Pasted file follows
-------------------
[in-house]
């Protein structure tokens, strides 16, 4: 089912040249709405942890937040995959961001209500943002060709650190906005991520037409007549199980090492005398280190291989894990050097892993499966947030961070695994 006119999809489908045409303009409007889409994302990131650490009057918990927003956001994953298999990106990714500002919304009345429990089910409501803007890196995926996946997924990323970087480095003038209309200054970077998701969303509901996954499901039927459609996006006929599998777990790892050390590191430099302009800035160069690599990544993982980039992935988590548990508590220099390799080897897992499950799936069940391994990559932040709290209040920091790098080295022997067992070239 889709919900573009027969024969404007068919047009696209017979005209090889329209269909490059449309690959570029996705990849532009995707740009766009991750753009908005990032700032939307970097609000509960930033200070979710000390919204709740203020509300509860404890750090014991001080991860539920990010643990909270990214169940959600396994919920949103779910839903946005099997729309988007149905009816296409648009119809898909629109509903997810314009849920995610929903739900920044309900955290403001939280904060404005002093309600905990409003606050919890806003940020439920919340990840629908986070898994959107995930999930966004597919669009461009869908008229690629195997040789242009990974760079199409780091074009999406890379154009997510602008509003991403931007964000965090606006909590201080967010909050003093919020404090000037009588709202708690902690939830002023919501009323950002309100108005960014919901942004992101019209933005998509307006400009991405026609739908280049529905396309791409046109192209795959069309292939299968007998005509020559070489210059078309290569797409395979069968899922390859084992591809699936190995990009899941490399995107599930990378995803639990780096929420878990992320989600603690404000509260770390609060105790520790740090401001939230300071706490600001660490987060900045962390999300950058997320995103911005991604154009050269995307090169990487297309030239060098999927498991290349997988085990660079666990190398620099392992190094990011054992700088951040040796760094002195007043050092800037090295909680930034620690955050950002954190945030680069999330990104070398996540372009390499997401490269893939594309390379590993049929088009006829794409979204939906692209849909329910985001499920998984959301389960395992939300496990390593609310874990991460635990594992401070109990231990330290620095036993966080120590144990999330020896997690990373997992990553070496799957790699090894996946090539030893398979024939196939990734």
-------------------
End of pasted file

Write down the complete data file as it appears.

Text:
[in-house]
């Protein structure tokens, strides 16, 4: 089912040249709405942890937040995959961001209500943002060709650190906005991520037409007549199980090492005398280190291989894990050097892993499966947030961070695994 006119999809489908045409303009409007889409994302990131650490009057918990927003956001994953298999990106990714500002919304009345429990089910409501803007890196995926996946997924990323970087480095003038209309200054970077998701969303509901996954499901039927459609996006006929599998777990790892050390590191430099302009800035160069690599990544993982980039992935988590548990508590220099390799080897897992499950799936069940391994990559932040709290209040920091790098080295022997067992070239 889709919900573009027969024969404007068919047009696209017979005209090889329209269909490059449309690959570029996705990849532009995707740009766009991750753009908005990032700032939307970097609000509960930033200070979710000390919204709740203020509300509860404890750090014991001080991860539920990010643990909270990214169940959600396994919920949103779910839903946005099997729309988007149905009816296409648009119809898909629109509903997810314009849920995610929903739900920044309900955290403001939280904060404005002093309600905990409003606050919890806003940020439920919340990840629908986070898994959107995930999930966004597919669009461009869908008229690629195997040789242009990974760079199409780091074009999406890379154009997510602008509003991403931007964000965090606006909590201080967010909050003093919020404090000037009588709202708690902690939830002023919501009323950002309100108005960014919901942004992101019209933005998509307006400009991405026609739908280049529905396309791409046109192209795959069309292939299968007998005509020559070489210059078309290569797409395979069968899922390859084992591809699936190995990009899941490399995107599930990378995803639990780096929420878990992320989600603690404000509260770390609060105790520790740090401001939230300071706490600001660490987060900045962390999300950058997320995103911005991604154009050269995307090169990487297309030239060098999927498991290349997988085990660079666990190398620099392992190094990011054992700088951040040796760094002195007043050092800037090295909680930034620690955050950002954190945030680069999330990104070398996540372009390499997401490269893939594309390379590993049929088009006829794409979204939906692209849909329910985001499920998984959301389960395992939300496990390593609310874990991460635990594992401070109990231990330290620095036993966080120590144990999330020896997690990373997992990553070496799957790699090894996946090539030893398979024939196939990734």